Federal Court Grants Injunction to Reintroduce Endangered Wildlife

SILVER CITY — A federal district court in New Mexico granted a preliminary injunction and a surprise declaratory ruling in a 3-week court case subordinating federal authority to reintroduce endangered wildlife to the authority exercised by states.

Judge William P. Johnson’s ruling banned the U.S. Fish and Wildlife Service from releasing Mexican wolves into New Mexico until it complies with state permitting requirements. The state, under Governor Susana Martinez, has refused to issue a permit to release wolves and sued the federal government when, after years of inaction, it finally began releasing wolves into the wild in April under authority of a January 2015 federal rule.

“This shocking ruling will hopefully not stand on appeal,” said Michael Robinson of the Center for Biological Diversity. “We respectfully believe that the court misread the Endangered Species Act’s intent, but unfortunately, while the ruling stands the plight of the Mexican wolf continues to worsen.”

The Center for Biological Diversity is one of four conservation organizations that have filed a motion to intervene in the case.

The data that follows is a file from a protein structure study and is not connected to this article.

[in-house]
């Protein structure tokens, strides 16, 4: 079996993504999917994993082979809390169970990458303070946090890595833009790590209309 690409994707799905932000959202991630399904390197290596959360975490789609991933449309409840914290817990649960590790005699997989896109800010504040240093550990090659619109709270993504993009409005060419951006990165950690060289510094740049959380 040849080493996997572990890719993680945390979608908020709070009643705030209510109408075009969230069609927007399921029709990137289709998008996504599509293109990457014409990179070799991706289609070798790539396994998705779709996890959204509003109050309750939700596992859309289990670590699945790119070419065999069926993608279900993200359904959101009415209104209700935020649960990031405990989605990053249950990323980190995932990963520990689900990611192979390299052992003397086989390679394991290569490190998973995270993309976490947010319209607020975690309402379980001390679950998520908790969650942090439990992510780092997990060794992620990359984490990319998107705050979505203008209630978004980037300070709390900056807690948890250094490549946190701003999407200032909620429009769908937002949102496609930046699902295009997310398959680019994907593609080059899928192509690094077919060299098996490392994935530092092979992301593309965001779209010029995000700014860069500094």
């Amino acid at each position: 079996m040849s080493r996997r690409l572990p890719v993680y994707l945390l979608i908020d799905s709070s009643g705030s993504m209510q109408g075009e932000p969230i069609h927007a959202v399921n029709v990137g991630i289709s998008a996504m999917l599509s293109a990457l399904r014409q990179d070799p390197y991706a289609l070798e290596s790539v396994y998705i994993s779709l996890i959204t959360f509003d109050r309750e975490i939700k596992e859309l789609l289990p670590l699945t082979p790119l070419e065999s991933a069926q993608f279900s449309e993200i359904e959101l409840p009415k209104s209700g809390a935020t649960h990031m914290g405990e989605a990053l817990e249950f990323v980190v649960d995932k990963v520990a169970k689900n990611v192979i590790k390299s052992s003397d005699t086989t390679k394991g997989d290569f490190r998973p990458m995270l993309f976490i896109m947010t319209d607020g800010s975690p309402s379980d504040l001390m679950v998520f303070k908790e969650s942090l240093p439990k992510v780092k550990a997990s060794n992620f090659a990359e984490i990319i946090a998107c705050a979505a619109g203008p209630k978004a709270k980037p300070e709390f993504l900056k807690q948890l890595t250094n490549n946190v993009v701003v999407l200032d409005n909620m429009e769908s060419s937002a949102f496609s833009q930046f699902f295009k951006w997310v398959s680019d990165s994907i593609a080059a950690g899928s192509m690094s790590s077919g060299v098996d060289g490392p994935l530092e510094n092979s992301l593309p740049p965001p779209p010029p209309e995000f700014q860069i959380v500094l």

In addition to blocking the release of additional wolves into the wild, Gov. Martinez’s administration had requested that two captive-born wolf pups who were placed in a wild wolf’s den in April, be removed. Had that occurred, the pups would have had to be hand-reared and would have been ineligible for future release. The court denied that provision in the state of New Mexico’s request.

“We are grateful that the two pups who are now part of the Sheepherders Baseball Park Pack in the Gila National Forest will not be dug out from their den,” said Robinson. “But the broader cruelty to the Mexican wolf population from this ruling still stings.”